Multiple Motor Application Considerations
Multiple conditions must be met when applying one VFD for the control of multiple motors.
1. Each motor should have the same operating speed/RPM if coupled in some way.
2. Running different-sized motors is OK but may not operate at the same speed if nameplate data is different.
3. Running multiple motors from one Drive creates a single point of failure. If Drive fails, all motors stop.
4. Each motor must have its own overload and short circuit protection.
5. The drive must be sized properly based on the application and the motors needed to run the
6. If motors are going to be cycled in and out with the drive running, then the drive should be sized for total load current plus the difference between the FLA and the inrush current of largest motor. A load reactor is also recommended.
7. Drive motor control mode should be set to V/Hz.
8. Slip compensation should be disabled. Parameter 621 [Slip RPM at FLA] set to zero.
9. Load reactors are used based on the total cable length of all motors. Multiple load reactors may be needed due to cable charging current heating up an individual load reactor.
10. The total power cable length of all the motors should not exceed the maximum motor cable
See Chapter 1 of the Wiring and Grounding Guidelines for Pulse Width Modulated
(PWM) AC Drives
11. Do not use flying start.
Note: A Variable Frequency Drive is designed to sense its total connected load; it will output as many amps as needed up to its rated current.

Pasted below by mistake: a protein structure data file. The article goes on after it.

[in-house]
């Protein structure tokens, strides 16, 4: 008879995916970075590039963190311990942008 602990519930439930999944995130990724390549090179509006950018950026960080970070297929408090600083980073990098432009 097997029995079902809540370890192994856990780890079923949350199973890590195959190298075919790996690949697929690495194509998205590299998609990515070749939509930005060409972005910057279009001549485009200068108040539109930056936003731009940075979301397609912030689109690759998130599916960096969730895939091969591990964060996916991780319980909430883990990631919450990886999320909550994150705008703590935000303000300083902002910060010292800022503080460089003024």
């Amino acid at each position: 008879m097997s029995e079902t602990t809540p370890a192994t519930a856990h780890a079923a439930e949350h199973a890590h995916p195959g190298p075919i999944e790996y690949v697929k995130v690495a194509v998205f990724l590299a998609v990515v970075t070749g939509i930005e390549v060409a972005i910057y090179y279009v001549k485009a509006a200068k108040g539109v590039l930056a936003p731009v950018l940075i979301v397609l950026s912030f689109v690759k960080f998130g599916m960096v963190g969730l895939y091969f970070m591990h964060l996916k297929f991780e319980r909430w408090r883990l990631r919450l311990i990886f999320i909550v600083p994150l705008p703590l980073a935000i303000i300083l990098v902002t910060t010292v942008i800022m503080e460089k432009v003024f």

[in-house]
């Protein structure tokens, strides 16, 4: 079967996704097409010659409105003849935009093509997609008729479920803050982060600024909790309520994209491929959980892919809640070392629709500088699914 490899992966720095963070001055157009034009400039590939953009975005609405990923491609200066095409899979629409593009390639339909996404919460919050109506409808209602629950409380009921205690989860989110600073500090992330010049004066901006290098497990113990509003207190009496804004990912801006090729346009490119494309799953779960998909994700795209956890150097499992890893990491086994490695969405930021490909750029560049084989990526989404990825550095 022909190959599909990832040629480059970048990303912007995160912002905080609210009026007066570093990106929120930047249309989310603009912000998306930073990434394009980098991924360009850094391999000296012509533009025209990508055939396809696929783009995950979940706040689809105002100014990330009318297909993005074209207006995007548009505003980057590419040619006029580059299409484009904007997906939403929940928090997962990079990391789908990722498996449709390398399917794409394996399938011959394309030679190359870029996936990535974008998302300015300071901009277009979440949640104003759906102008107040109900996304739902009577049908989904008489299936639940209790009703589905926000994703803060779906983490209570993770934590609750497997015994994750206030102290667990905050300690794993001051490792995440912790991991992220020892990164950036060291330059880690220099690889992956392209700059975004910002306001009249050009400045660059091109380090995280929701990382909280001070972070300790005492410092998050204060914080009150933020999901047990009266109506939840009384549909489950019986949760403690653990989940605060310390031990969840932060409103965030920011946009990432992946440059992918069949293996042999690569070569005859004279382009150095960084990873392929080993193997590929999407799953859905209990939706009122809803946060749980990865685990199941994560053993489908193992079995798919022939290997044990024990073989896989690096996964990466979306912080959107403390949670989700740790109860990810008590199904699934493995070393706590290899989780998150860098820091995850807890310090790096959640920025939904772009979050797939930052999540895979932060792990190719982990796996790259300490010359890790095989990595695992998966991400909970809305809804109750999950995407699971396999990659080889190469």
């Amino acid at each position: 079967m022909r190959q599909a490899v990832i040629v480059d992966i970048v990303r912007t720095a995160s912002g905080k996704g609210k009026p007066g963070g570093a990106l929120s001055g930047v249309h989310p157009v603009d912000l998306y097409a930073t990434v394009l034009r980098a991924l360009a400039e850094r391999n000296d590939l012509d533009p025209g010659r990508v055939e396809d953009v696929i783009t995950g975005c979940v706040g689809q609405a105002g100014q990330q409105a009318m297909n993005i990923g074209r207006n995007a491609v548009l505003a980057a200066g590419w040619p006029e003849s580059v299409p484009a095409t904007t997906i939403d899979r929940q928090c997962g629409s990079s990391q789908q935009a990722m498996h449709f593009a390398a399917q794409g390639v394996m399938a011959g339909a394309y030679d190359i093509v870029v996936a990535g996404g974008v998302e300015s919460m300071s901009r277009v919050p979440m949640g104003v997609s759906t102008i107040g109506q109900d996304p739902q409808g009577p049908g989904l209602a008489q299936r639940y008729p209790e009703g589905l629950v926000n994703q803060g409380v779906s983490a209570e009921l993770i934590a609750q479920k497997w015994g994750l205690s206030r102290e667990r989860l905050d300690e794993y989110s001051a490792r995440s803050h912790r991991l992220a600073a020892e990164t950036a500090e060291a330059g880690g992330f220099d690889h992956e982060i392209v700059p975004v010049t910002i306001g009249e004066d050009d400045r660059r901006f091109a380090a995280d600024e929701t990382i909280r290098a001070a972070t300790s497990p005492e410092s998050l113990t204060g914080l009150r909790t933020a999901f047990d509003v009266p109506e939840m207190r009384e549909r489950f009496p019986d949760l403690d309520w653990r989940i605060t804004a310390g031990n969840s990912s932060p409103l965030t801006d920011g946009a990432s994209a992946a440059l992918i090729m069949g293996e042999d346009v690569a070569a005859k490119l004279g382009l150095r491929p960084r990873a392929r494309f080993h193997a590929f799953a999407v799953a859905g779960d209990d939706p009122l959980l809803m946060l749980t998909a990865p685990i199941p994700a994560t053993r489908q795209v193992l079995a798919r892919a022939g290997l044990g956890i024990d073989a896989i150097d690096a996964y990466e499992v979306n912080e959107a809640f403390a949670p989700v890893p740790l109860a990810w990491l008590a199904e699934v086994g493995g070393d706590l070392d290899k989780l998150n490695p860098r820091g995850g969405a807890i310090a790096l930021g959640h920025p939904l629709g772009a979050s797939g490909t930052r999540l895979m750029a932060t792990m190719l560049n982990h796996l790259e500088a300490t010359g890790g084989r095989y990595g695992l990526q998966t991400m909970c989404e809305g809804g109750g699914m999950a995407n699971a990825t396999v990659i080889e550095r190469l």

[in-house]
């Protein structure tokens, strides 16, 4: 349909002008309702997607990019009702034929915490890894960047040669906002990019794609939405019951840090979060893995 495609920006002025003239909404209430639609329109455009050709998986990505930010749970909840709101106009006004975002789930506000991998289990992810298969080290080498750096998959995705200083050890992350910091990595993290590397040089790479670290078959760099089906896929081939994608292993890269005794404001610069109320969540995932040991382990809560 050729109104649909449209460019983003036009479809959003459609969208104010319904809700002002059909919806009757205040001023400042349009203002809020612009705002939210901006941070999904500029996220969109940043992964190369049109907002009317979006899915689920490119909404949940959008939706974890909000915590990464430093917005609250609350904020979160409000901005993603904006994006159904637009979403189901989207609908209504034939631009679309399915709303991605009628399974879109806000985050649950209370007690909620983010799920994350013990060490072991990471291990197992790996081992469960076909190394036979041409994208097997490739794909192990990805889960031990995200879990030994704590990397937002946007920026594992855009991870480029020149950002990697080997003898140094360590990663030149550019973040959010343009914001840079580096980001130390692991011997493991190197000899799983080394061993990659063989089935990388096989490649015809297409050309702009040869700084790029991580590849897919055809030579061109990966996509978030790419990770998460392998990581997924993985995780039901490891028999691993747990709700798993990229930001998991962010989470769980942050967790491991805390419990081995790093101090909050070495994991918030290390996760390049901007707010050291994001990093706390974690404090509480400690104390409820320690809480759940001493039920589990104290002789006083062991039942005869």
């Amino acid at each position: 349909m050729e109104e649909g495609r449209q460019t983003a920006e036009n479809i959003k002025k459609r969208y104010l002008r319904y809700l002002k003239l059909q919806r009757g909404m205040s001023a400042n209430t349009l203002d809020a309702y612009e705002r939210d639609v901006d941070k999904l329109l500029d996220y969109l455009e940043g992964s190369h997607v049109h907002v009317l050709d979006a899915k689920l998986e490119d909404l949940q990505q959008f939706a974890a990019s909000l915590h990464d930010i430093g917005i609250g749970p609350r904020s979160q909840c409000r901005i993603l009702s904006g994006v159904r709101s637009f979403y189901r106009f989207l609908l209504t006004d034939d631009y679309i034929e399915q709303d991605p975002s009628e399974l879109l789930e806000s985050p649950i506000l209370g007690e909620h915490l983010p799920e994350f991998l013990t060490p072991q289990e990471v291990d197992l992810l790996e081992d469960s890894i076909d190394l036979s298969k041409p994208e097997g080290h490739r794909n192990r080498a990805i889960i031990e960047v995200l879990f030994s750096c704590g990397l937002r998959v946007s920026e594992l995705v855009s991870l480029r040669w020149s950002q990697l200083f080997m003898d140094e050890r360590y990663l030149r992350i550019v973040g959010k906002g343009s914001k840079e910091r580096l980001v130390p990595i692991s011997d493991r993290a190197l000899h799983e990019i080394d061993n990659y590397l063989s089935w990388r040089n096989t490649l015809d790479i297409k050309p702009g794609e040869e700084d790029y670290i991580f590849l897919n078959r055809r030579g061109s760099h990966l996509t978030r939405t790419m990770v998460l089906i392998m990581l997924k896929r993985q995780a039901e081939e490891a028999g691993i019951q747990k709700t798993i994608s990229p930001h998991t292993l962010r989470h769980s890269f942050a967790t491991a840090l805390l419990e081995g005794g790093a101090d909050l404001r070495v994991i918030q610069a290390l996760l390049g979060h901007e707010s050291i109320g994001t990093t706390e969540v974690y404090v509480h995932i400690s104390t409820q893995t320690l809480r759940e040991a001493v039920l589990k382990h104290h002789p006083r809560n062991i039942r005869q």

A Variable Frequency Drive that is controlling multiple motors
The single Variable Frequency Drive cannot sense which motor is drawing high current; because of this, the VFD cannot provide the needed overload protection that each motor will require.
Note: There is no hard limitation on how many motors can be connected to one VFD. It is a variable that is determined by other related specifications like the size of motors, the size of VFD, cable lengths in the system, etc.
Overload protection is designed to disconnect the individual motor from the Variable Frequency Drive when the motor draws more current than its rated full load amps (FLA). This will protect the motor and the motor conductors from excessive heating.
The most common types of motor overload protection would be:
Note: Most Solid State Overloads will not provide accurate overload protection and not function on the output of a VFD.